Why Free Virtualization Won't Necessarily Strike Down VMware
Not long ago, I was talking with a friend of mine who works at VMware, the Palo Alto, Calif.-based irtualization software giant. Many people, even very technology-savvy folks, don't realize how big and powerful VMware really is. This is a software company with a market capitalization of nearly $23 billion, and its market cap was larger than that not long ago. The company's CEO is Paul Maritz, who was a powerful executive at Microsoft for many years.
Lately, though, VMware's future has been widely questioned because virtualization features are showing up free in operating systems and there are numerous free and open source virtualization options. My friend at VMware, though, made clear that the company is far from dead.
In 2008, in a post called "Open Source and the Fall of VMware," I wrote about the converging threats to VMware's business:
"VMware is not a one-product company, but its huge market capitalization was largely built on efforts in one arena: virtualization. Unfortunately, that red hot technology is increasingly being encroached on by open source offerings, and it is always a precarious proposition for tech companies to depend on one product category as heavily as VMware has. Just ask the former employees of Netscape or Lotus about that."
In addition to the open source threats to VMware's virtualization offerings, software companies far and wide--including Microsoft--are building virtualization into their operating systems, where the hypervisor is essentially a free software utility. However, my friend at VMware pointed out to me that VMware itself offers virtualization software for free, and he pointed out that just getting a free hypervisor is hardly the whole equation. IT managers, for example, use VMware's dashboards and utilities to monitor virtualized software implementations throughout enterprises. On top of that, they also use VMware's management software to optimize virtualization in data centers, where optimization can save companies substantial amounts of money because they can save on costly servers, energy costs, and more.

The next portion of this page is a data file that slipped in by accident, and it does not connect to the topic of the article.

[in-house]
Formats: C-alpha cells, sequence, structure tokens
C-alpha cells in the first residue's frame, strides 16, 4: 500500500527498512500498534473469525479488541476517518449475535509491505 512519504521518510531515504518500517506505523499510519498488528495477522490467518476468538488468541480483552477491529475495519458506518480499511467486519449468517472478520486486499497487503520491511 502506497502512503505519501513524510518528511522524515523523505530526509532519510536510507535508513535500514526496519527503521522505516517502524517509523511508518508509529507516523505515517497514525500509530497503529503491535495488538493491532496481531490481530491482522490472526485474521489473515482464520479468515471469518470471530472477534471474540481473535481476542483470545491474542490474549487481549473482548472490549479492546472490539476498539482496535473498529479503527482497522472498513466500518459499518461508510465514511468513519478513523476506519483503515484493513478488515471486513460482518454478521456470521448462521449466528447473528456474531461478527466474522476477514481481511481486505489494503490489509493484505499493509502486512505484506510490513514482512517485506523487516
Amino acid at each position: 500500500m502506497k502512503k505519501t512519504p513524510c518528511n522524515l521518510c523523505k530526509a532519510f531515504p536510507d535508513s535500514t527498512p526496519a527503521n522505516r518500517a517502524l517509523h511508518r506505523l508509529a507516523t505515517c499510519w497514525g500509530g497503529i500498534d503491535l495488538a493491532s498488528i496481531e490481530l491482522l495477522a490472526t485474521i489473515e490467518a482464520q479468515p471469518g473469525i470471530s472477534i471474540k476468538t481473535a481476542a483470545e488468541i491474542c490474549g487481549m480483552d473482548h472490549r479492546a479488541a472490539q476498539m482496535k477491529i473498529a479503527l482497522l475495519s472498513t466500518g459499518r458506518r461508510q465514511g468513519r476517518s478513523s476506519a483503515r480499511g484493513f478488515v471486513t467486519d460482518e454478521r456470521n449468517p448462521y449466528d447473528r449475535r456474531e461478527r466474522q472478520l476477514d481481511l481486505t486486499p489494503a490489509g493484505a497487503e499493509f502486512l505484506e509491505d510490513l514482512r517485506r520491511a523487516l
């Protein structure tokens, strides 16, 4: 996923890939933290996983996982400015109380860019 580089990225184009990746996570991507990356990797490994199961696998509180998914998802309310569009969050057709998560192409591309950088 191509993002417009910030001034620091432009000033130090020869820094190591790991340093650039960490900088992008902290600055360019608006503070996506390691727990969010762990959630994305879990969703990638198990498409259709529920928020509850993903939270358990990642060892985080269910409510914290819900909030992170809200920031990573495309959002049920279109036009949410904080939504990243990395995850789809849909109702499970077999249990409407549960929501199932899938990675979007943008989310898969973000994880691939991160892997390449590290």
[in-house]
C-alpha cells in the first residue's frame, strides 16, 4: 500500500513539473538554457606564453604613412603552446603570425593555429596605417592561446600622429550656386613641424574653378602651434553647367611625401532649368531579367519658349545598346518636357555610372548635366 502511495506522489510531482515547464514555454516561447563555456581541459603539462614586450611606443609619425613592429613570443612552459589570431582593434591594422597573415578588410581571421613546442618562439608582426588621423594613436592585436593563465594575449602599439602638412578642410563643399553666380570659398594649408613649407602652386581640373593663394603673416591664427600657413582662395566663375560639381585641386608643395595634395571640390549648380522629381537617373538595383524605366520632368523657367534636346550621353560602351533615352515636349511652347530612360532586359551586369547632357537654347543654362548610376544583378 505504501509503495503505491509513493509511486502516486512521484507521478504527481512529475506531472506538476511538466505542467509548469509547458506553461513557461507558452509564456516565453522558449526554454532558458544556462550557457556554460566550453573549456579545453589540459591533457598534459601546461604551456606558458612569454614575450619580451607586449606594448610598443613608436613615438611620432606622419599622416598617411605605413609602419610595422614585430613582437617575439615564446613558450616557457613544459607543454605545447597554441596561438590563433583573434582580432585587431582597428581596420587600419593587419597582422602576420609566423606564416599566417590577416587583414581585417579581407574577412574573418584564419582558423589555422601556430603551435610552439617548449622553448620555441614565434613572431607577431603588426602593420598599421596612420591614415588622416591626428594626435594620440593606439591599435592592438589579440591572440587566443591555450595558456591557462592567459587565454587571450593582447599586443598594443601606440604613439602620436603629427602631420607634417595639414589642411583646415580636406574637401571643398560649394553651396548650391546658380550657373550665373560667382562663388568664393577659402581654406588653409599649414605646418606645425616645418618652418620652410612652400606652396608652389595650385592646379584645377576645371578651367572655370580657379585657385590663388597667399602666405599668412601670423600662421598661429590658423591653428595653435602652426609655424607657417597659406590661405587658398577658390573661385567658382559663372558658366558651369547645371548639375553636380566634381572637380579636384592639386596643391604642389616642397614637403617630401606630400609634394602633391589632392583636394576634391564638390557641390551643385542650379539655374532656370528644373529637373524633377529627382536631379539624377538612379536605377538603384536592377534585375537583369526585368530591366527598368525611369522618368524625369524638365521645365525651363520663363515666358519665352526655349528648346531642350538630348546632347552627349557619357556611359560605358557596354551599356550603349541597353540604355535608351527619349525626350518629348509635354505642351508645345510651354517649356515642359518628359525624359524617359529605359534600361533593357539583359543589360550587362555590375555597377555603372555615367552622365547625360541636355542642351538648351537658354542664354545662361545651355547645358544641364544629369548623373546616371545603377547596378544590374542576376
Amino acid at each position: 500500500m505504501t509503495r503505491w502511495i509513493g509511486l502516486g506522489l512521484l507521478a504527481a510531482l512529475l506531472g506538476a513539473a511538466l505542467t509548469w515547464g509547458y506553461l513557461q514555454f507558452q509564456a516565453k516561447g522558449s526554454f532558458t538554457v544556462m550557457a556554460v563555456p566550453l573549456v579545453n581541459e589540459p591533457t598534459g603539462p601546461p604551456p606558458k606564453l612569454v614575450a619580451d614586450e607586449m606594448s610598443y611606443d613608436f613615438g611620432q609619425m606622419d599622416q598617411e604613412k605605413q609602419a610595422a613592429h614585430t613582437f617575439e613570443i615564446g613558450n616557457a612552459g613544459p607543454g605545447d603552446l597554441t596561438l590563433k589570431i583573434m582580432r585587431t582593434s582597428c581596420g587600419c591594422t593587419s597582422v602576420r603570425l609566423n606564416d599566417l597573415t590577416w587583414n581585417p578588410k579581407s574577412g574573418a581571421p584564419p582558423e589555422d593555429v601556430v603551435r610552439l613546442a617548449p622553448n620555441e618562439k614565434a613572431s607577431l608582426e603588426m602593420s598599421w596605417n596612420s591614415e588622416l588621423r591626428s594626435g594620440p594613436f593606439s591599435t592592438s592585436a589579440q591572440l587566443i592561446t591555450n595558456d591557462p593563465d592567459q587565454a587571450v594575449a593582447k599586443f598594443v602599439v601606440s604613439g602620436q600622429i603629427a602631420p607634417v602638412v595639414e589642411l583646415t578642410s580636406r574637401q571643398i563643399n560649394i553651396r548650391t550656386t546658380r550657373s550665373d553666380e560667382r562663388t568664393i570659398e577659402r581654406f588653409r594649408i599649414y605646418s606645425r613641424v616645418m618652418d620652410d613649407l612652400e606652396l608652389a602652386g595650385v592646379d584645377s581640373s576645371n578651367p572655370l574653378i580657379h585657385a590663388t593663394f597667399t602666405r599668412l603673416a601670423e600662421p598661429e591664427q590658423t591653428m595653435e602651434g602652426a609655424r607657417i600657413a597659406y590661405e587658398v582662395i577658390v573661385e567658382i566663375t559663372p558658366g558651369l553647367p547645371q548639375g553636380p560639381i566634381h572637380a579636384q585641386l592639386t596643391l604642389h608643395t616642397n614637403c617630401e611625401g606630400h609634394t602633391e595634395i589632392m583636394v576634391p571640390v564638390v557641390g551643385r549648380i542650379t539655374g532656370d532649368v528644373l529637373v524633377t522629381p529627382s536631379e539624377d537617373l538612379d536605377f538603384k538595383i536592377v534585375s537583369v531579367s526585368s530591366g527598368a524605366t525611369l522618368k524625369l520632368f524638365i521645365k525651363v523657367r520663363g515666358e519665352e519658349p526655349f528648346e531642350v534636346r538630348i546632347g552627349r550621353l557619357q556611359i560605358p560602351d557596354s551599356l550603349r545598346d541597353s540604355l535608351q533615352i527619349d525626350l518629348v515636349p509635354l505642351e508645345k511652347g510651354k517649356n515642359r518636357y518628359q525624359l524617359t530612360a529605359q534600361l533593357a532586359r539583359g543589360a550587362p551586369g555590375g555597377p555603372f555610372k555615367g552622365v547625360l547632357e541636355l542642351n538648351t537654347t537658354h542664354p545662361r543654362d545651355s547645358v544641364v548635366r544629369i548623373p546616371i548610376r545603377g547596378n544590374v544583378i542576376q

In additon to these points, my friend noted that virtualization is just very, very complex--a tough computing problem to crack. According to him, not every player is necessarily really good at it. That's why this week's news that VMware is buying Gemstone isn't necessarily as random as some are making it out to be. SpringSource, a big player in open source and a key company for software developers--especially ones focused on Java--is now a division of VMware. Gemstone and its software framework will be part of VMware's effort to offer more to developers focused on building applications that take advantage of virtualized software implementations. It's an attempt to add value for those developers.
The more I consider the new directions that VMware is going in, the more I think it may have a brighter future than many people think. Paul Maritz knows how software and audiences for it work. VMware is focused on offering added-value software on top of hypervisors--ranging from dashboards to development tools. And there is certainly no stopping the virtualization train, where it is really making a difference in previously costly data centers. VMware remains a software story to watch.